40.Christian Blind Mission UK (CBM UK) said some of the commitments were vague and therefore difficult to measure. In addition, each country and participant organisation developed their own set of commitments based on the Charter for Change. CBM UK noted that:

Whilst the freedom to create commitments provided greater ownership and buy in of stakeholders, many of the commitments were vague, poorly expressed (possibly because they had to be submitted in English) and neither specific nor measurable. We noted that commitments from national governments on women and girls with disabilities tended to be fewer and amongst the more vague commitments.

Many of the commitments, including those from DFID, focussed on pre-existing work. Similarly, other stakeholders, including the CBM federation, felt that the timeframe for submitting commitments was too short to develop new, SMART commitments that could be costed and approved through relevant decision making processes; and therefore realistic, achievable commitments needed to focus on existing direction of travel.44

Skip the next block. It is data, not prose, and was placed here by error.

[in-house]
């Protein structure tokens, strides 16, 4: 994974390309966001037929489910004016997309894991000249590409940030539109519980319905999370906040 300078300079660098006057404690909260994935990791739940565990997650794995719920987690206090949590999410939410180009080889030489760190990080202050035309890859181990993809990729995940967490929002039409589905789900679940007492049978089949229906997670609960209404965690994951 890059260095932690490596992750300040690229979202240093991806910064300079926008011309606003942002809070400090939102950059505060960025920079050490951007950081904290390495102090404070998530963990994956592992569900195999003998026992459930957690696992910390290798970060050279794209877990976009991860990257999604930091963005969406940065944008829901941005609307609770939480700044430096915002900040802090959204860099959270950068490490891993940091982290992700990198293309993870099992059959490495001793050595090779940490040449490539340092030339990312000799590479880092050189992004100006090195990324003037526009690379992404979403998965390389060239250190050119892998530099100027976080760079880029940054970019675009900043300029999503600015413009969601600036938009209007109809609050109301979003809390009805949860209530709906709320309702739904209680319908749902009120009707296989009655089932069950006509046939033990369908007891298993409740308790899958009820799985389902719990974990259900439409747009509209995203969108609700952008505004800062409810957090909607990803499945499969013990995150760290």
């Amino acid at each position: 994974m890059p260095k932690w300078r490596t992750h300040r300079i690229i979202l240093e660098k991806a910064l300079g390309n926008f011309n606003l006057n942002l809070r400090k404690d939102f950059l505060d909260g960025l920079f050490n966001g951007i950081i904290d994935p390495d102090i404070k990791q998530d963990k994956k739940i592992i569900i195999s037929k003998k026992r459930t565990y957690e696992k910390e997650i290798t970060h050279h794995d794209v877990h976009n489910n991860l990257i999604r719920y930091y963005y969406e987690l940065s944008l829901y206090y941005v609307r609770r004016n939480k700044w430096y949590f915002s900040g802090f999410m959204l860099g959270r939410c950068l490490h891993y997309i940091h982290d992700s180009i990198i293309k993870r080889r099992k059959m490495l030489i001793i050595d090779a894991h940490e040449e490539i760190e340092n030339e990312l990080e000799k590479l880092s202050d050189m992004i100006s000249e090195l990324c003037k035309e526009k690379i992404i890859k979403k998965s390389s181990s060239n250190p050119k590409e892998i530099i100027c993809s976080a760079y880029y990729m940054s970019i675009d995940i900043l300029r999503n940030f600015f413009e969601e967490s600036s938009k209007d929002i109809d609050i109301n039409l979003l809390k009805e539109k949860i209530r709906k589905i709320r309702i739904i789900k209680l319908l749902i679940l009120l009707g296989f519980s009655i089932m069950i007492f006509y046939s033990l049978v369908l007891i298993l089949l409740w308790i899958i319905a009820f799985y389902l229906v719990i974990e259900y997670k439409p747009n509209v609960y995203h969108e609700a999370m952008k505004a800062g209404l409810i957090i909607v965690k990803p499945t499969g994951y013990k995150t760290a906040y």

41.DFID is supporting a portal hosted by GDS18 summit co-hosts, the International disability Alliance, where “progress against the commitments will be monitored throughout the year and the Summit co-hosts will publish a one-year on report in September”.45 However, at the time of writing the portal has not been updated with any progress against commitments. There are some concerns around who is responsible for ensuring governments and other actors are regularly reporting progress on their commitments.46 DFID indicated that:

We are developing a longer-term approach to accountability that is led by people with disabilities, and their representative organisations and that complements established reporting mechanisms, including the SDGs and the UN CRPD. We have set-up a ‘partnership forum’ for organisations and individuals to provide views and input (consisting of 80 members). Led by the International Disability Alliance, we are developing plans for an independent secretariat and governance structure so that everyone, including DFID, is held accountable for their commitments. We plan to have this in place immediately following the one-year on report in September and to launch the initiative at the UN General Assembly.47

42.CBM UK highlights the risk that the level of resources so far allocated to setting up the accountability mechanism for the GDS18 commitments “will not enable much beyond initial set up, which raises concerns about the longevity of the Summit’s legacy”.48 Volunteer Services Overseas (VSO) suggested that: